In this example, the thread T2 holds the lock for longer than the typical lock hold time. Accordingly, at the second timer event (arrow 102), the thread T1 again attempts to acquire the lock and fails, executing the wait for event instruction (reference numerals 130 and 132). At the third timer event (arrow 104), the thread T1 attempts to acquire the lock and fails (reference numeral 134). However, at this point in the example, the number of iterations has been exceeded and the thread blocks (reference numeral 136). The processor resources that were dedicated to the thread may be assigned to another thread.
At some point, the thread T2 completes its processing and releases the lock (reference numeral 138). The thread scheduler may detect that the lock is free, make thread T1 eligible for scheduling, and schedules the thread T1 (reference numeral 140). The thread T1 may then successfully acquire the lock (reference numeral 142). Accordingly, between the time that the last iteration was attempted (and the thread blocked) and the time that the thread is scheduled again, the processor resources assigned to the thread may be put to productive use doing other work (or may be put into a reduced power mode indefinitely). Any power expended during the time period may be more wisely used than if the thread T1 were continuing to wake up but fail to acquire the lock.
It is noted that, while the thread T2 is shown as transmitting the send event message (reference numeral 144). However, in this example, the send event message has no effect. Even if the send event message arrive at the processor to which the thread T1 is ultimately scheduled and acquires the lock (reference numerals 140 and 142), the send event message would not have any acceleration effect on the thread T1 acquiring the lock because the thread T1 is not in the low power state from the wait for event instruction and that point.
Turning next to
The integrated circuit 158 may include one or more processors such as processors 10A-10B, and one or more timer units such as timer unit 12 (or timer units 12A-12B integrated into the processors).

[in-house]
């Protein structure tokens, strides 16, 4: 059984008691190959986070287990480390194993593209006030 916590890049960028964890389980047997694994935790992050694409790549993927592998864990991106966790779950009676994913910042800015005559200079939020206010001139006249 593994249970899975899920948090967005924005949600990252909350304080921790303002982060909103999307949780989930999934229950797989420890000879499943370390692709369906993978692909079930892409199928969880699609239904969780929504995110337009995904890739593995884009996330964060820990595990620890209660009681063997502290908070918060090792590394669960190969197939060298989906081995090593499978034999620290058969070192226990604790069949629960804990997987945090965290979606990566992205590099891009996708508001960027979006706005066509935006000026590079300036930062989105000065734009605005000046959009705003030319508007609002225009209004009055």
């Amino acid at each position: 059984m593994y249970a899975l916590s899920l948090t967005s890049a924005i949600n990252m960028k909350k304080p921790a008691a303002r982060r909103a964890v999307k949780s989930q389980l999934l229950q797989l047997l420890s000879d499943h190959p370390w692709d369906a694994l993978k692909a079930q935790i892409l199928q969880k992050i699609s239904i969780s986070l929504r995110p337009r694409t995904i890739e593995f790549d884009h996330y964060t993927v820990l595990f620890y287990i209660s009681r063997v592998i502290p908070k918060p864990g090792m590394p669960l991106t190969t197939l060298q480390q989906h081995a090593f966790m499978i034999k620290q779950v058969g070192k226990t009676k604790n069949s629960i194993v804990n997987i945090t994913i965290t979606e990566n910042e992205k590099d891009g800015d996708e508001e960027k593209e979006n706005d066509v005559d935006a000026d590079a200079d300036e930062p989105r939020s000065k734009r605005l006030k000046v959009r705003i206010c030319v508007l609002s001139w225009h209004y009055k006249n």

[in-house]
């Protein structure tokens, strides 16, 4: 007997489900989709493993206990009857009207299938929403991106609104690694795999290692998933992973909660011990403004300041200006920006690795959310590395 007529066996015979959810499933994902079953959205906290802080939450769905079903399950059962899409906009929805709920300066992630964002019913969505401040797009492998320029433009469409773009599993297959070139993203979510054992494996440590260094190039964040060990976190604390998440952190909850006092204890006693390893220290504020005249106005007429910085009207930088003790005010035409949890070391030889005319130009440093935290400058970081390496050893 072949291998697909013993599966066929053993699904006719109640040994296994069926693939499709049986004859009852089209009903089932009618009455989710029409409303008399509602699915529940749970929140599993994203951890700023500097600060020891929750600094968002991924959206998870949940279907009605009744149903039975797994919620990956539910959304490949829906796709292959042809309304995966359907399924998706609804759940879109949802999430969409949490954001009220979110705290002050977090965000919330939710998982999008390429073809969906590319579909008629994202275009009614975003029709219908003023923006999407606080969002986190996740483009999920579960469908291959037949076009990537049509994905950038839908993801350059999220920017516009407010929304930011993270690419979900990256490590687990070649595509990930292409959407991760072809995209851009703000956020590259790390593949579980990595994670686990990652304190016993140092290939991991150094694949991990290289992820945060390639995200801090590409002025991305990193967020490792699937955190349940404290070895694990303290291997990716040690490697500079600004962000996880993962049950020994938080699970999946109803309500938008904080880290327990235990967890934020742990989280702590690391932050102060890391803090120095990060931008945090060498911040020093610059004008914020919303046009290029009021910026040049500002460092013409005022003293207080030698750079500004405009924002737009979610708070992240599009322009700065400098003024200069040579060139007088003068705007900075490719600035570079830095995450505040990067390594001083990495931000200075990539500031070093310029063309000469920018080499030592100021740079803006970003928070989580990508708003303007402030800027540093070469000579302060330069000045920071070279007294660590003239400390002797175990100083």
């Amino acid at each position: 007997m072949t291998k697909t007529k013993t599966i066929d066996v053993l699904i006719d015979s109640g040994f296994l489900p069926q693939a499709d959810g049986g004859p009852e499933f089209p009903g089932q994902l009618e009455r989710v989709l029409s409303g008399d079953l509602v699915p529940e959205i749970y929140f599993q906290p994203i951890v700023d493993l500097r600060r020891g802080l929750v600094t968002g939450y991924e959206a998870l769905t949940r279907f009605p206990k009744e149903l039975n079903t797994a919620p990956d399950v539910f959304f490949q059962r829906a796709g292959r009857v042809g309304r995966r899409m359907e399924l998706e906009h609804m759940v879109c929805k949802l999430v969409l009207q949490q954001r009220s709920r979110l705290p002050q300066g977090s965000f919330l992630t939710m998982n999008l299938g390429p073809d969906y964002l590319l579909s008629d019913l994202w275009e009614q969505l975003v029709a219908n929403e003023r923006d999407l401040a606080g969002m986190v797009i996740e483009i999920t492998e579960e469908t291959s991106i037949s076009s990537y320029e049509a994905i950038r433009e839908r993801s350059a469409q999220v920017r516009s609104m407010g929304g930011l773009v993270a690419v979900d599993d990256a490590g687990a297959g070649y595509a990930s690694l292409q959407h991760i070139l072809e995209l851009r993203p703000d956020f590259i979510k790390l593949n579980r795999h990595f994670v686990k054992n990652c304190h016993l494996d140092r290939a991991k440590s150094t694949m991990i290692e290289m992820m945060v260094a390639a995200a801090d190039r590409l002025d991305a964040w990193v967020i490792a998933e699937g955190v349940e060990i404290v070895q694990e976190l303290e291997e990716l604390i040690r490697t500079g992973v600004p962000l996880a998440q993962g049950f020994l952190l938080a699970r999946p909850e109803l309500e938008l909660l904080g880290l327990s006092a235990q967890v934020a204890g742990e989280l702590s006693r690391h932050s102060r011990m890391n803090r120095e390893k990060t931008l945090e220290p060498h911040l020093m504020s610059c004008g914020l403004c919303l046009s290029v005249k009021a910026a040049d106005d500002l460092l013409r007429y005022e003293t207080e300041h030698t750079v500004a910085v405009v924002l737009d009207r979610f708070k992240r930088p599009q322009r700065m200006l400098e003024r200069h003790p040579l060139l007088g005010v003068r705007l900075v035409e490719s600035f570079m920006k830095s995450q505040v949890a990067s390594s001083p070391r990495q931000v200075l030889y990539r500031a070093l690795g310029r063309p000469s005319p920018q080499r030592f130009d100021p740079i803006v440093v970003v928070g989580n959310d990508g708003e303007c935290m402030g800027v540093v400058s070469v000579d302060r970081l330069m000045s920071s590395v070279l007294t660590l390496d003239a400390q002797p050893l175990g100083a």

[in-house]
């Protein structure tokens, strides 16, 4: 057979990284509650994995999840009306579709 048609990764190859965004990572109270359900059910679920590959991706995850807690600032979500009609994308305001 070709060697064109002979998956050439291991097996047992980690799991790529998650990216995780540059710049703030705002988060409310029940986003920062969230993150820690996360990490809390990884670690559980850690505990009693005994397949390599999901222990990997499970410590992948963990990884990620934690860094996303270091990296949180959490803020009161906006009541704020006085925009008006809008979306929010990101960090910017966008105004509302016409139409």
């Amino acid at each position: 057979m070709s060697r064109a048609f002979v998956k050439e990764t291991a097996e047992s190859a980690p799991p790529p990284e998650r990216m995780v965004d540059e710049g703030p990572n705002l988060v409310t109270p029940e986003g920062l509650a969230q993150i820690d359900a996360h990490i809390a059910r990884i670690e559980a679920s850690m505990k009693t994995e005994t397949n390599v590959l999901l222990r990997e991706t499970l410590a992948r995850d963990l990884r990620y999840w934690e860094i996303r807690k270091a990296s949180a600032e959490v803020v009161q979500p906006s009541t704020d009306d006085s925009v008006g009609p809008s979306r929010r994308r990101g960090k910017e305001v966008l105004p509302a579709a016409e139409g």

The external memory 152 may be any desired memory. For example, the memory may include dynamic random access memory (DRAM), static RAM (SRAM), flash memory, or combinations thereof. The DRAM may include synchronous DRAM (SDRAM), double data rate (DDR) SDRAM, DDR2 SDRAM, DDR3 SDRAM, etc.
The peripherals 154 may include any desired circuitry, depending on the type of system 150. For example, in one embodiment, the system 150 may be a mobile device and the peripherals 154 may include devices for various types of wireless communication, such as wifi, Bluetooth, cellular, global position system, etc. The peripherals 154 may also include additional storage, including RAM storage, solid state storage, or disk storage. The peripherals 154 may include user interface devices such as a display screen, including touch display screens or multitouch display screens, keyboard or other keys, microphones, speakers, etc.
Turning now to
Turning now to
Numerous variations and modifications will become apparent to those skilled in the art once the above disclosure is fully appreciated. It is intended that the following claims be interpreted to embrace all such variations and modifications.
|Cited Patent||Filing date||Publication date||Applicant||Title|
|US5974560||Jan 27, 1997||Oct 26, 1999||Hitachi, Ltd.||Information processor and information processing system utilizing clock signal|
|US7257679||Oct 1, 2004||Aug 14, 2007||Advanced Micro Devices, Inc.||Sharing monitored cache lines across multiple cores|
|US7500037 *||Jan 30, 2007||Mar 3, 2009||International Business Machines Corporation||System, method and program for managing locks|